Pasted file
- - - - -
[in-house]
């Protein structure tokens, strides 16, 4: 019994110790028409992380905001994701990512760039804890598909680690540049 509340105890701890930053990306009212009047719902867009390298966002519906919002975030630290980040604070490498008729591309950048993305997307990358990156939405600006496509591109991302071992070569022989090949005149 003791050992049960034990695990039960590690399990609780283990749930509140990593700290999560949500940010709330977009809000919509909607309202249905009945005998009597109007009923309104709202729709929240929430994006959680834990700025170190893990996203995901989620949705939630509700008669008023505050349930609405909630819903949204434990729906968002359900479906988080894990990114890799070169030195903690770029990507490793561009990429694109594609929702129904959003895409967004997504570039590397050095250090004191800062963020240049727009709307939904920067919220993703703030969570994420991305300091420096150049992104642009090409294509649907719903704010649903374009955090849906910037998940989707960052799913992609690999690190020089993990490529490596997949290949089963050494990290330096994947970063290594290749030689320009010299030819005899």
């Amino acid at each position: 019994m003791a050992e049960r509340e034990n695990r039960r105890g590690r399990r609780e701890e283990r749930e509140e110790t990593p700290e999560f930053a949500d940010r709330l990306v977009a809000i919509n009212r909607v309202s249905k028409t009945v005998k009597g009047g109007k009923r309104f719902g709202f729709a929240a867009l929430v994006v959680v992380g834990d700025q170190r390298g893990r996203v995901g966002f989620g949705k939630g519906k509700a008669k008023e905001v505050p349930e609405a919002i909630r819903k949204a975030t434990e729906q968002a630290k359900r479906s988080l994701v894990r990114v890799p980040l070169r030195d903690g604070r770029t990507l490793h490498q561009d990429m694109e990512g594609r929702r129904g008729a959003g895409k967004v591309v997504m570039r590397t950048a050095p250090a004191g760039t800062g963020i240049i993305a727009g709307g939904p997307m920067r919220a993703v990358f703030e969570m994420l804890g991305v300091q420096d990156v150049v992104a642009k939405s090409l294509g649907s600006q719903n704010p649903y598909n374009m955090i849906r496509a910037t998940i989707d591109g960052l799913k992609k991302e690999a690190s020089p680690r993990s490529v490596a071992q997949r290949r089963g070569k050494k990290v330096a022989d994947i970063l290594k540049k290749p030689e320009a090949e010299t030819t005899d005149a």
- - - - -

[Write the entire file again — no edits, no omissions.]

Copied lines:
[in-house]
């Protein structure tokens, strides 16, 4: 019994110790028409992380905001994701990512760039804890598909680690540049 509340105890701890930053990306009212009047719902867009390298966002519906919002975030630290980040604070490498008729591309950048993305997307990358990156939405600006496509591109991302071992070569022989090949005149 003791050992049960034990695990039960590690399990609780283990749930509140990593700290999560949500940010709330977009809000919509909607309202249905009945005998009597109007009923309104709202729709929240929430994006959680834990700025170190893990996203995901989620949705939630509700008669008023505050349930609405909630819903949204434990729906968002359900479906988080894990990114890799070169030195903690770029990507490793561009990429694109594609929702129904959003895409967004997504570039590397050095250090004191800062963020240049727009709307939904920067919220993703703030969570994420991305300091420096150049992104642009090409294509649907719903704010649903374009955090849906910037998940989707960052799913992609690999690190020089993990490529490596997949290949089963050494990290330096994947970063290594290749030689320009010299030819005899």
């Amino acid at each position: 019994m003791a050992e049960r509340e034990n695990r039960r105890g590690r399990r609780e701890e283990r749930e509140e110790t990593p700290e999560f930053a949500d940010r709330l990306v977009a809000i919509n009212r909607v309202s249905k028409t009945v005998k009597g009047g109007k009923r309104f719902g709202f729709a929240a867009l929430v994006v959680v992380g834990d700025q170190r390298g893990r996203v995901g966002f989620g949705k939630g519906k509700a008669k008023e905001v505050p349930e609405a919002i909630r819903k949204a975030t434990e729906q968002a630290k359900r479906s988080l994701v894990r990114v890799p980040l070169r030195d903690g604070r770029t990507l490793h490498q561009d990429m694109e990512g594609r929702r129904g008729a959003g895409k967004v591309v997504m570039r590397t950048a050095p250090a004191g760039t800062g963020i240049i993305a727009g709307g939904p997307m920067r919220a993703v990358f703030e969570m994420l804890g991305v300091q420096d990156v150049v992104a642009k939405s090409l294509g649907s600006q719903n704010p649903y598909n374009m955090i849906r496509a910037t998940i989707d591109g960052l799913k992609k991302e690999a690190s020089p680690r993990s490529v490596a071992q997949r290949r089963g070569k050494k990290v330096a022989d994947i970063l290594k540049k290749p030689e320009a090949e010299t030819t005899d005149a």